In today’s news, investors contribute to Jessica Alba’s startup, Facebook buys 750 patents, and they also introduce a pricey new ad program.
Jessica Alba’s startup.
The Honest Company, has raised $27 million of investor capital to develop its online presence. The company sells baby products that are all natural and free of toxic chemicals.
Alba, who co-owns the company, stated in a press release that “The new funding confirms our positioning and acknowledges the big need for a brand and service to deliver pure, healthy products that are delightful, effective, and beautiful.”
Honest.com’s quick fundraising shows growing investor confidence in celebrity-backed brands. Jessica Alba is not the first personality to start a successful company. Other celebrities, including Lady Gaga, Leonardo DiCaprio, and Justin Timberlake, each have launched successful brands, and celebrity backing has proven to be a way for startups to quickly raise capital.
Facebook Purchases IBM Patents
Recently, we reported that Yahoo had brought a patent infringement claim against Facebook, and we speculated as to what course of action the social network would take. A report by Bloomberg Businessweek seems to have revealed that course.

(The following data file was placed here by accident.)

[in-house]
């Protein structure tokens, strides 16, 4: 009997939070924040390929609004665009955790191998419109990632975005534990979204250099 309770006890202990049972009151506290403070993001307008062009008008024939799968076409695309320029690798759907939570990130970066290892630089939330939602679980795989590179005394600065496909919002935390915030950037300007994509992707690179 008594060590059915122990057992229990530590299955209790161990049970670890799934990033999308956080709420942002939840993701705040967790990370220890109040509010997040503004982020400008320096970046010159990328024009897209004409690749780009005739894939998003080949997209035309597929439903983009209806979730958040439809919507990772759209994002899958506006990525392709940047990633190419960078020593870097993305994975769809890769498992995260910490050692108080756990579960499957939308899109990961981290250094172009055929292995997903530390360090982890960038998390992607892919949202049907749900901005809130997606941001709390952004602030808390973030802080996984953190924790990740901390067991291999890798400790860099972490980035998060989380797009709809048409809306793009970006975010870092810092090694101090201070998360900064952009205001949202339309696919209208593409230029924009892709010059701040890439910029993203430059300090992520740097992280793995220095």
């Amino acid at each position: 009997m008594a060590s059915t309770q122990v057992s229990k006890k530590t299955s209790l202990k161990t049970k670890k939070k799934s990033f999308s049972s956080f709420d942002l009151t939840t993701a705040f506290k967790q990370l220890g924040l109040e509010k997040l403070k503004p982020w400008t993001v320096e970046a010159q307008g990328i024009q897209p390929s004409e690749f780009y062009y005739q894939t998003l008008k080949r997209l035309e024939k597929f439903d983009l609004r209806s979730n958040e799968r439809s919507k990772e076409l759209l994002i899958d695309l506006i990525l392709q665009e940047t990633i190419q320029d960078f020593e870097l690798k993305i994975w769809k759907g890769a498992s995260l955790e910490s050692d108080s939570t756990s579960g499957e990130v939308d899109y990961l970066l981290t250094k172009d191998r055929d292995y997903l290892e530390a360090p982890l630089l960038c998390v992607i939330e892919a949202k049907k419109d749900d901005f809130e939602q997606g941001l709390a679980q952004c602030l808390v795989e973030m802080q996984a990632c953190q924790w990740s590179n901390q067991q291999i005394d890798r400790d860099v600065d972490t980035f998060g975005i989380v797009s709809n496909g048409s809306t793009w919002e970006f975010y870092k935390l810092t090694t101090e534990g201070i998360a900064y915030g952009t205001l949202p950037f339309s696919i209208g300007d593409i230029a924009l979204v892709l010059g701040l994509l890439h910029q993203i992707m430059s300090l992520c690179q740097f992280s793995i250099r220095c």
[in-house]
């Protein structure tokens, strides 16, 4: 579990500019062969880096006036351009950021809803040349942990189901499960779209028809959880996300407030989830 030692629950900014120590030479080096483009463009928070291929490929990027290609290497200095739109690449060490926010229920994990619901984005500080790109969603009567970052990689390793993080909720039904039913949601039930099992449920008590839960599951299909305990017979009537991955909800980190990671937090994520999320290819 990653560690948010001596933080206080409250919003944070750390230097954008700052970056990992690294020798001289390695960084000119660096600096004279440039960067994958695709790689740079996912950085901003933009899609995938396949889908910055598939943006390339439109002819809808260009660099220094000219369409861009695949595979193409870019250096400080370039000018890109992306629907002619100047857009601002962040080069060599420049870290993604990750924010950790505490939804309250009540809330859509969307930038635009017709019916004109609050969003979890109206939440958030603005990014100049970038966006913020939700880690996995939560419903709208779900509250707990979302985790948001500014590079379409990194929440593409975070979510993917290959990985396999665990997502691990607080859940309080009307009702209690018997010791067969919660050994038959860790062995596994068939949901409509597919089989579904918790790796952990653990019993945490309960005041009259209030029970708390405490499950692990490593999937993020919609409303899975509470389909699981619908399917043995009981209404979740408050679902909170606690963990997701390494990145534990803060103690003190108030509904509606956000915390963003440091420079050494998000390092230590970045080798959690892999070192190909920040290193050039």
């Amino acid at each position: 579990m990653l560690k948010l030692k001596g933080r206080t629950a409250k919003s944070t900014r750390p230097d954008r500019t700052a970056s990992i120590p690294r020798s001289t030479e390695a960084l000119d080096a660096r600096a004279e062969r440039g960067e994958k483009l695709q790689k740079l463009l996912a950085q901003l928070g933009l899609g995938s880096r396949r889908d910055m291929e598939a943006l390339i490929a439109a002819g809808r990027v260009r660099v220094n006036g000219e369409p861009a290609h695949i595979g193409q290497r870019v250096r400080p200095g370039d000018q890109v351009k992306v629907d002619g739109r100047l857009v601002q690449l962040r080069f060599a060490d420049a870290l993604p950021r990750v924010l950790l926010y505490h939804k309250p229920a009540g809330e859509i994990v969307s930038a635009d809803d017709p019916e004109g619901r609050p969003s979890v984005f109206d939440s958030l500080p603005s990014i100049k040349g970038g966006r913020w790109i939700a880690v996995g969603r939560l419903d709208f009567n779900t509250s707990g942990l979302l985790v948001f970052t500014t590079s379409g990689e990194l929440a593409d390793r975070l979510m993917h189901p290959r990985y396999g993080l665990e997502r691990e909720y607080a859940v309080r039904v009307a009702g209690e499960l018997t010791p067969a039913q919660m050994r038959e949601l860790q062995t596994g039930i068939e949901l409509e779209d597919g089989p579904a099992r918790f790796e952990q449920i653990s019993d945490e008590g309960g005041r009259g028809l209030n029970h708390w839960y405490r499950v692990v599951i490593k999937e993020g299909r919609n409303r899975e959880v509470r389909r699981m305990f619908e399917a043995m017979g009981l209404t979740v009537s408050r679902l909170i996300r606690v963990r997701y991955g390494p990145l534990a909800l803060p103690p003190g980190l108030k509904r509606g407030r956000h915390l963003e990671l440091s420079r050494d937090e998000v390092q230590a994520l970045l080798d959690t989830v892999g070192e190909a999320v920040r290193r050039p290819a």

According to the news-source, Facebook purchased 750 patents from IBM, Inc., and they have also applied for 500 of their own patents.
Tech companies have begun to use patents as leverage against competition, and Facebook is doing just that. They can be used to fortify the social network against Yahoo’s recent lawsuit. In the coming weeks, Yahoo will have to show just how strong their infringement claim is.
Facebooks new Log-out ad pricing.
Facebook has introduced a new premium ad program which displays ads as users log out of the site. The spot will cost brands $700,000 a day.
These ads only target by age and gender, and are meant for brands looking to get the most reach as quickly as possible.
Although the price is high, Bing, Ford, and Titanic 3-D have all purchased log-out ads.
The log-out ads will function more as traditional marketing. Since they appear on the tail end of the users’ Facebook experience, their efficiency in directing traffic to brand websites is questionable. They would be more effective at directing consumers to brick-and-mortar stores outside of their digital habits.